Take note: this article is not about “subs versus dubs.” It’s not a competition. I’m sure that everyone has their own preferences, but in the end it’s like comparing apples and oranges. Dubbing involves a different set of skills, resources, and priorities than subtitling does. Even the scriptwriting process for a dub is very different from writing a subtitle script. (I’ll write more about this in a future column, perhaps.)
It’s a pity that conversations around the subject tend to revolve around how the voices sound rather than the translation issues involved. From the perspective of a translator, what’s interesting about subs and dubs is that they strive in different ways to bring the viewer as close to the experience of watching a Japanese anime as possible. With a subtitled anime, the original audio is retained. On the surface, this seems like a preferable format for language purists. On the other hand, Japanese speakers don’t need to read subtitles to understand the audio, so a dub might actually come closer to capturing the experience of watching anime as a native Japanese speaker.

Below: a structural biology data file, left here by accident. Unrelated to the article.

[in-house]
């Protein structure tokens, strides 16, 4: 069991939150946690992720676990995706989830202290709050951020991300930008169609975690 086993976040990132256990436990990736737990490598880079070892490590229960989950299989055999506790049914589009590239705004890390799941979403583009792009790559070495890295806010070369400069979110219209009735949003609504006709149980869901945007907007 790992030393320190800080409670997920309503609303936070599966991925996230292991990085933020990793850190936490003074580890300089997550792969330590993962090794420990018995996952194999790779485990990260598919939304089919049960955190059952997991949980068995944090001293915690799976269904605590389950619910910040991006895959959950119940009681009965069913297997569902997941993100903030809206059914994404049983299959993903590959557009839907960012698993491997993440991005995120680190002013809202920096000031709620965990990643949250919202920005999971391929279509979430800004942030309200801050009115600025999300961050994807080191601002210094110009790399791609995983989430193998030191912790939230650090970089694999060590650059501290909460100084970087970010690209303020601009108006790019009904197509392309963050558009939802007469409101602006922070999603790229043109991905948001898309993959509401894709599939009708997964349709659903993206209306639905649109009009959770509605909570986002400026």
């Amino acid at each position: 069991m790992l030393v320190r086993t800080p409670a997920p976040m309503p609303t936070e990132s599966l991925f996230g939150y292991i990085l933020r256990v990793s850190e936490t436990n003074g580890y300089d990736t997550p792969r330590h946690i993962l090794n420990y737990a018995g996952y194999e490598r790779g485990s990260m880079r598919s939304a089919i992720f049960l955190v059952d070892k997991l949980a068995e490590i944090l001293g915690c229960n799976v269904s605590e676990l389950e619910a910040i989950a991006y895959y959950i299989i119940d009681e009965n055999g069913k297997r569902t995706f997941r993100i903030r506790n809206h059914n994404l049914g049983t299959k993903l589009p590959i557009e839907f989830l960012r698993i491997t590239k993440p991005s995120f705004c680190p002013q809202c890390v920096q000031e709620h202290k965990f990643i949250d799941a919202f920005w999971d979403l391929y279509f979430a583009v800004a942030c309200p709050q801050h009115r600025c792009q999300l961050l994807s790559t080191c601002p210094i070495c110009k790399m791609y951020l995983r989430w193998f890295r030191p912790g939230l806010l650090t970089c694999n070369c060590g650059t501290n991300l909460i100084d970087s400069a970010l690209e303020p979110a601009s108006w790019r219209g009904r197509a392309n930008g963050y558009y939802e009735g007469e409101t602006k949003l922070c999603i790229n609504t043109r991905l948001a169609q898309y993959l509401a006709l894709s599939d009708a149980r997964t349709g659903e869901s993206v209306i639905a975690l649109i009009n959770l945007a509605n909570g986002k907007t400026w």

As we’ll see in today’s column, however, “the experience of watching anime as a native speaker” is an extremely difficult thing to quantify, let alone replicate. When you look at the matter in perspective, the “subs versus dubs” debate misses the point.
WOW, it’s been a while, hasn’t it? Even this monthly update post is almost a week late because I was away on a trip. I don’t even have any excuses for the radio silence, really, since it wasn’t like I’ve been particularly busy last January. I’m still in holiday mode, to be honest.
In any case, here’s what I’ve been up to lately:
2016 was the year the sakuga cartel enacted their sinister plan of world domination. For years, they had been lying in wait, angrily debating the best Megumi Kouno cut behind closed doors. But now, they have moved out into the open. You can find these diabolical nerds in the streets, dancing around the statues of Naoko Yamada they have erected using Precure and Doremi storyboards and genga sheets. But worst of all, you can find them wherever you can find anime fans, crying over their favourite anime and arguing about pointless shit on twitter.
That’s right, any of us could be an agent for the sakuga cartel… even you or me.